Wednesday, January 6, 2010

Meditation In A Toolshed

After reading the article by C.S. Lewis, “Meditation in a Toolshed”, I wondered if I was living by staring at the bright beam of light with wonder or looking along the beam. Then, I also landed to the same question as Lewis: Which one is the “valid” or “true”?

I understood from the article that looking at and looking along are very different from each other. Whereas looking at refers to objective or scientific explanation of a phenomenon from the outside, looking along is referred as a subjective or direct experience felt from the inside. The author uses the example of a man “loving” a woman (this is looking along) and a scientist’s definition of this attraction as mere “biological impulses” (this is looking at) to bring some light to both definitions.

Normally, as Lewis says, people take “for granted that the external account of a thing somehow refutes or “debunks” the account given from the inside” since it offers a more reasonable and logical thought. Making most to ignore and underestimate the value of looking along. Sometimes this seems justifiable; however I think it’s important for one to never forget that both are actually important.

To have a complete knowledge about basically anything, one must use both kinds of looking. Without either one of them, the view becomes narrow and the knowledge mediocre. It’s like a person who knows a recipe very well but has never touched a fry pan. To know it all, one must experience it all, and because one can experience, one can explain. Only because something exists, it is possible to explain it.

Thus the two kinds of looking are necessary since both cannot exist without each other’s existence. No matter how accurate an “outside” view of points is, it can’t exist without there being an “inside”, and equally, the “inside” cannot exist without the “outside”. Only because there is darkness that light can shine.

This was my first reading and reflection of the class, and I found it very interesting and thought-provoking. I’m always amazed when C.S. Lewis manages to uncover the simple yet important things of life that we often ignore and brings it forth for us to read, understand and consecutively apply it to our lives and way of living.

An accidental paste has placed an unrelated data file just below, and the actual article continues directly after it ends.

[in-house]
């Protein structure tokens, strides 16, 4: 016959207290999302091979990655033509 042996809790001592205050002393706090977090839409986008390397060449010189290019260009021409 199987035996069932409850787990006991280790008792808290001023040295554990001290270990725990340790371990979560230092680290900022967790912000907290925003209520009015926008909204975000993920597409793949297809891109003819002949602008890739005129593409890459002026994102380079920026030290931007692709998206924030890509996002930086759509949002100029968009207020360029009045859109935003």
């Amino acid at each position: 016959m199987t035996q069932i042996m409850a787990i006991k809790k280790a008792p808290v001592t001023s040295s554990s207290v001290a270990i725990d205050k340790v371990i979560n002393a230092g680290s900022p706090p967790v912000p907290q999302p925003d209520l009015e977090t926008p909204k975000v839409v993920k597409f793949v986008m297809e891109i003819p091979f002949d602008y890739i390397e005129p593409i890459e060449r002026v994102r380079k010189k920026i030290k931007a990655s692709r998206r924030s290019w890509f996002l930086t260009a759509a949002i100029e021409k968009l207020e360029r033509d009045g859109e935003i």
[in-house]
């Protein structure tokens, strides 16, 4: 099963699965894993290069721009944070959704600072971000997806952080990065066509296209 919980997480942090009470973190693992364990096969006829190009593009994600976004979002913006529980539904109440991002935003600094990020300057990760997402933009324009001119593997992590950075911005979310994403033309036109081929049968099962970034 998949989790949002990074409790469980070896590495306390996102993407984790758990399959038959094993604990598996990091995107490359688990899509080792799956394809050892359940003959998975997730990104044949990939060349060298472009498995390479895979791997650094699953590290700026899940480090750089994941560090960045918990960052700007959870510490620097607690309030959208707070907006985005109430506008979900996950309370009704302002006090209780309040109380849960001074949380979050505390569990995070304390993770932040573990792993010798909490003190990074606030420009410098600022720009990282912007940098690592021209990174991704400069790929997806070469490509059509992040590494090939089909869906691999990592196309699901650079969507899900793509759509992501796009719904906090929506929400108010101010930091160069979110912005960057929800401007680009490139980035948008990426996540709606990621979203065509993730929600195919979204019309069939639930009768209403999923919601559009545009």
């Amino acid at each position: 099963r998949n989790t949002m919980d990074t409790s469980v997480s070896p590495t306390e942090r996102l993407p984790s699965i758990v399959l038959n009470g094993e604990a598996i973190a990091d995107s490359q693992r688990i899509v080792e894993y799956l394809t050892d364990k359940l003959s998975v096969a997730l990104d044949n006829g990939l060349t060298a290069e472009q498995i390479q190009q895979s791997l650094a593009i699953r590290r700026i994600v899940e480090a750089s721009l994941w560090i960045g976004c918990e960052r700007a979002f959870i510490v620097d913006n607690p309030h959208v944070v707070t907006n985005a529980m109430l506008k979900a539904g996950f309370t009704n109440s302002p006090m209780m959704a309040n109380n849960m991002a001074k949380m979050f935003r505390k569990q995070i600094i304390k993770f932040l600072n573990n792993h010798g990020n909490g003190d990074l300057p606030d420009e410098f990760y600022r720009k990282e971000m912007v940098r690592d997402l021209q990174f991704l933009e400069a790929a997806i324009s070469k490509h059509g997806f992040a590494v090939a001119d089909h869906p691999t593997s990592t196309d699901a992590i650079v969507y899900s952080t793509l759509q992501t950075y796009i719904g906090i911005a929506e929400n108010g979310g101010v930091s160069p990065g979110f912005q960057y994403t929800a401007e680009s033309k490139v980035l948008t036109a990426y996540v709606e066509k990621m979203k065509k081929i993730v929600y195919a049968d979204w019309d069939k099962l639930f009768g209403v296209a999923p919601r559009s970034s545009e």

Life is a precious and wonderful gift from God. And I think it would be a shame to waste it without to not come to know it and love it. Thus I came to the realization that to do so, to live wholly, I must “look both along and at everything” (I guess as a student, the only thing I can do now is search for constructive experiences and study hard ^ ^)


  1. I am also amazed at Lewis's ability to explain concepts that many do not even think to ponder. I am humbled that he can think profoundly in a dark toolshed, yet I struggle to think deeply in the stimulating atmosphere of Calvin College.

  2. I like what you said that it is "only because there is darkness that light can shine", but I do not fully understand what it means in accordance to the differing perceptions. I definitely agree with you that both perspectives completely need to coexist in order to understand the underlying truth. I would also agree C.S. Lewis does a great job of explaining such a confusing idea in an understandable way.

  3. I agree with Lewis's ability to uncover the simple meanings that we miss. It shows all the little things that we can apply to our lives that are simple, yet very important.

  4. One point that I enjoyed was how you put it as mediocre knowledge when only one veiw is used. I also liked how you said how we should want to use both views in order to love knowledge. It makes yearning for knowledge a pleasure and not a burden.

  5. Excellently explained and wonderfully neutral. I'm quite sure that most people agree with Lewis when he says that full knowledge comes from being able to look both at and along, so I have very little else to add to the matter.